Lakṣaṇa (लक्षण) is the name of a plant mentioned in connection with a Tantric ceremony, according to the Vajraḍākatantra chapter 38.—Five techniques to please Dūtīs as well as the Yogin himself and to enlarge a Yogin’s gentials are introduced. Various kinds of woods and plants in addition to honey and butter are utilized for this purpose. [...] If a Yogin crushes gaṇḍūṣa and lakṣaṇa (according to the commentary they are names of plants), cooks them with sesame oil and rubs it on his foot, he will be praised by Dūtīs.

Tibetan Buddhism book cover
context information

Tibetan Buddhism includes schools such as Nyingma, Kadampa, Kagyu and Gelug. Their primary canon of literature is divided in two broad categories: The Kangyur, which consists of Buddha’s words, and the Tengyur, which includes commentaries from various sources. Esotericism and tantra techniques (vajrayāna) are collected indepently.

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General definition (in Buddhism)

Source: Wisdom Library: Dharma-samgraha

1) Lakṣaṇa (लक्षण, “mark”) or lakṣaṇaśūnyatā refers to “marked emptiness” one of the “twenty emptinesses” (śūnyatā) as defined in the Dharma-saṃgraha (section 41). The Dharma-samgraha (Dharmasangraha) is an extensive glossary of Buddhist technical terms in Sanskrit (eg., lakṣaṇa). The work is attributed to Nagarjuna who lived around the 2nd century A.D.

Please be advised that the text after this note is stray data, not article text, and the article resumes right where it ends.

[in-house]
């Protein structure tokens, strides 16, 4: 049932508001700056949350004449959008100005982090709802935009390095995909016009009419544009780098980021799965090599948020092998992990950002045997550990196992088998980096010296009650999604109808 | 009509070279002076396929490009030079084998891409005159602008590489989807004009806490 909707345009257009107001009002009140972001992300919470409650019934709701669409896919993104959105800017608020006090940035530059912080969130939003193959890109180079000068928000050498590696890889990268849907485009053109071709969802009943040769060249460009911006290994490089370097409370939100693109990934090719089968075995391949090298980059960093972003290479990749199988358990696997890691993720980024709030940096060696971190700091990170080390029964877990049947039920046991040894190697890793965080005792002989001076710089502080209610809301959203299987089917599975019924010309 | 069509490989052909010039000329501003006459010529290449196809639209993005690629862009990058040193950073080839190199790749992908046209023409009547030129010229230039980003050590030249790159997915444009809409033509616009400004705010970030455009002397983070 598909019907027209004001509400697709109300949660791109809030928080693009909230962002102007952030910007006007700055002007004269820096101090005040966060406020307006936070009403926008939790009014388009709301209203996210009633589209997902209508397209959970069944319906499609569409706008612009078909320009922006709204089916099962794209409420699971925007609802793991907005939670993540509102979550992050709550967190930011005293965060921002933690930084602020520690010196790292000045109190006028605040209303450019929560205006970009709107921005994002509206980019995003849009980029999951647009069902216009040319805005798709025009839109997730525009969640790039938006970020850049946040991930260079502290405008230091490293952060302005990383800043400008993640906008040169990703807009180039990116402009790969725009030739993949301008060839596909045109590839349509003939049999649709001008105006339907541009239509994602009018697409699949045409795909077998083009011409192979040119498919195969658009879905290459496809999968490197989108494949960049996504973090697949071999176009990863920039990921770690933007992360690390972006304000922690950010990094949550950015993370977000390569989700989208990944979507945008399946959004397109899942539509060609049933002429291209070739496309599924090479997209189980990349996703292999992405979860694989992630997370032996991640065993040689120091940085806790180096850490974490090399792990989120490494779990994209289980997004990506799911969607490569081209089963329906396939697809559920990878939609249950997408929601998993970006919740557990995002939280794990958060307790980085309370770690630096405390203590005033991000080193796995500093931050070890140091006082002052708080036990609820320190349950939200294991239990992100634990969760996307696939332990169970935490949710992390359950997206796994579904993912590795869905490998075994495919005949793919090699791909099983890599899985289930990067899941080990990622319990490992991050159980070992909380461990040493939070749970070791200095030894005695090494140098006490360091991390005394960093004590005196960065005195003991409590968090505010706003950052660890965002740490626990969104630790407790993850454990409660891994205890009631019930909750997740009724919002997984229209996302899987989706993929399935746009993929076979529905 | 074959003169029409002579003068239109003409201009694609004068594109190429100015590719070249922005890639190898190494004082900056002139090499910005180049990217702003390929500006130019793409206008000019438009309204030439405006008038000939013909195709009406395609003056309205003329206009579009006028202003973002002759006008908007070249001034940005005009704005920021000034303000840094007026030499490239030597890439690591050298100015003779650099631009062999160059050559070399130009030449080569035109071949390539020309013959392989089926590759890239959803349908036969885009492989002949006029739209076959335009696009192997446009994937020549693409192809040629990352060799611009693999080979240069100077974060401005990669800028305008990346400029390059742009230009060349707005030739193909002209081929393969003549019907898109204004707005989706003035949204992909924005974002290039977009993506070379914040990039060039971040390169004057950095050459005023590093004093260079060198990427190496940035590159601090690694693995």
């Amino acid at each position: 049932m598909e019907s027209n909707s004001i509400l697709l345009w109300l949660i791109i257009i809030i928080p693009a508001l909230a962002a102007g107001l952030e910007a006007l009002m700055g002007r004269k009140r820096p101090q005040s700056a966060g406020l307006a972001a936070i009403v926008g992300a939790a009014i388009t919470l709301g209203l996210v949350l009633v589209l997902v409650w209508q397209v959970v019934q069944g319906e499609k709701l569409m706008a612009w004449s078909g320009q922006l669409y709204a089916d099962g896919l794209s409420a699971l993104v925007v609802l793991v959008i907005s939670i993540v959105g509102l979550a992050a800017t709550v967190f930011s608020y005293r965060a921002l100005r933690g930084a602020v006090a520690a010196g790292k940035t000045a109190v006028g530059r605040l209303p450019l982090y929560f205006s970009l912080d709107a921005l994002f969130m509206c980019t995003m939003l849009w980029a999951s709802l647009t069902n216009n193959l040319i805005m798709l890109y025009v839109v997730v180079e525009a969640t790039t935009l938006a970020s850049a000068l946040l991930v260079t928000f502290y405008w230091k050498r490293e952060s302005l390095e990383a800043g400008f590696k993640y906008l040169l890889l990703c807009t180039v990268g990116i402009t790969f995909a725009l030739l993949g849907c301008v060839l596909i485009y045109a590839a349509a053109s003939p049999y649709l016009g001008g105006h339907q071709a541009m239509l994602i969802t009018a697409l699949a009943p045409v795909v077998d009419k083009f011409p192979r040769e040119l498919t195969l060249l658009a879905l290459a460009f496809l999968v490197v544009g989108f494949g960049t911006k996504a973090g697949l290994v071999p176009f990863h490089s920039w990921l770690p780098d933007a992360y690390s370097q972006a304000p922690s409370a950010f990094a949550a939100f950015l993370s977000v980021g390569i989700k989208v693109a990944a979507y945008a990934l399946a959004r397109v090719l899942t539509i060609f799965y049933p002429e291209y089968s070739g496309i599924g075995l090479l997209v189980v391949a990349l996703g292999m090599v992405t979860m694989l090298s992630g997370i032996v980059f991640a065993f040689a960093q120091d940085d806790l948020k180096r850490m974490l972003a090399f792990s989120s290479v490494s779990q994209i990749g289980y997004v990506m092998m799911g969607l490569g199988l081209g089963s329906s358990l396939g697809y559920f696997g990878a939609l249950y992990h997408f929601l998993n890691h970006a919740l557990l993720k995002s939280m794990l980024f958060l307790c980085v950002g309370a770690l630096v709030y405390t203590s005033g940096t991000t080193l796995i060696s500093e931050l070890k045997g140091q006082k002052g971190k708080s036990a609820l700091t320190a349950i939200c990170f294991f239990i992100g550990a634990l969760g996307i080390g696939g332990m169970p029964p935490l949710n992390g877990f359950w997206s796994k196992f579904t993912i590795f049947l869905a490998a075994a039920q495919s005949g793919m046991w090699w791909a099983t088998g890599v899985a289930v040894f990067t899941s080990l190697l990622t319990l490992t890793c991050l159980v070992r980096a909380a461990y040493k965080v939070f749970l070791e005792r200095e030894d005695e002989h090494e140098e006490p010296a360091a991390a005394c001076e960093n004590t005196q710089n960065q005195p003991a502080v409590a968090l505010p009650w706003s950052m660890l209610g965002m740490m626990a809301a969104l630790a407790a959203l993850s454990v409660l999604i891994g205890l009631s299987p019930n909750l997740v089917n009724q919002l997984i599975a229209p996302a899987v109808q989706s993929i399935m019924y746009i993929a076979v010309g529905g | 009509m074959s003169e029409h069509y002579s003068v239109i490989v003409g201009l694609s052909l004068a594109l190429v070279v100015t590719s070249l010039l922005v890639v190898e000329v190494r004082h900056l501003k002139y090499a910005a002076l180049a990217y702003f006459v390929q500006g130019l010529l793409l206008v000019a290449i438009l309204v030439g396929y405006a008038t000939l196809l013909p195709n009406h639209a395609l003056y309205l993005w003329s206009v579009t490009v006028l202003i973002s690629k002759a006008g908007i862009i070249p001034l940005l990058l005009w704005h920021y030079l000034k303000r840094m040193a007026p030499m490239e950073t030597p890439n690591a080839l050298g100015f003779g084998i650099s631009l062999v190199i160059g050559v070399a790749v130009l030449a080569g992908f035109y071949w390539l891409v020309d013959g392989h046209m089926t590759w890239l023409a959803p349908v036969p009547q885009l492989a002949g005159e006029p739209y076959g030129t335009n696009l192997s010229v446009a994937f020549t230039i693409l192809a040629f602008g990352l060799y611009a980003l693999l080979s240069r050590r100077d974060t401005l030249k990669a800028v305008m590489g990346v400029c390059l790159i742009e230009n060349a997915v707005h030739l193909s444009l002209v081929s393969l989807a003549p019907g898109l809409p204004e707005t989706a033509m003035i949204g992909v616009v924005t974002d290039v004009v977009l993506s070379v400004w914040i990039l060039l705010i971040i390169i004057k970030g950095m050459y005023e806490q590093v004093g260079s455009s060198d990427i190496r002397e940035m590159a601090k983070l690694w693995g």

2) Lakṣaṇa (लक्षण) refers to the “thirty-two marks of a great man” as defined in the Dharma-saṃgraha (section 83):

  1. cakrāṅkitapāṇipādatala (wheels on his palms and soles),
  2. supratiṣṭhitapāṇipādatala (palms and soles well-placed),
  3. jālābaddhāṅgulipāṇipādatala (fingers, palms and soles bound with nets),
  4. mṛdutaruṇahastapādatala (hands and soles that are soft and tender),
  5. saptotsada (seven prominent marks),
  6. dīrghāṅguli (long fingers),
  7. āyatapārṣṇi (heels that are long and deep),
  8. ṛjugātra (upright limbs),
  9. utsaṅgapāda (high ankles),
  10. urdhvāgraroma (bristling hair),
  11. aiṇeyajaṅgha (antelope-like calves),
  12. pralambabāhu (arms that hang low),
  13. koṣagatavastiguhya (what is covered by a cloth is ensheathed),
  14. suvarṇavarṇa (golden in colour),
  15. śuklacchavi (fine skin),
  16. pradakṣiṇāvartaikaroma (each hair arises singly and turns to the right),
  17. ūrṇālaṅkṛtamukha (a circle of hair decorates his forehead),
  18. siṃhapūrvāntakāya (a torso like a lion’s),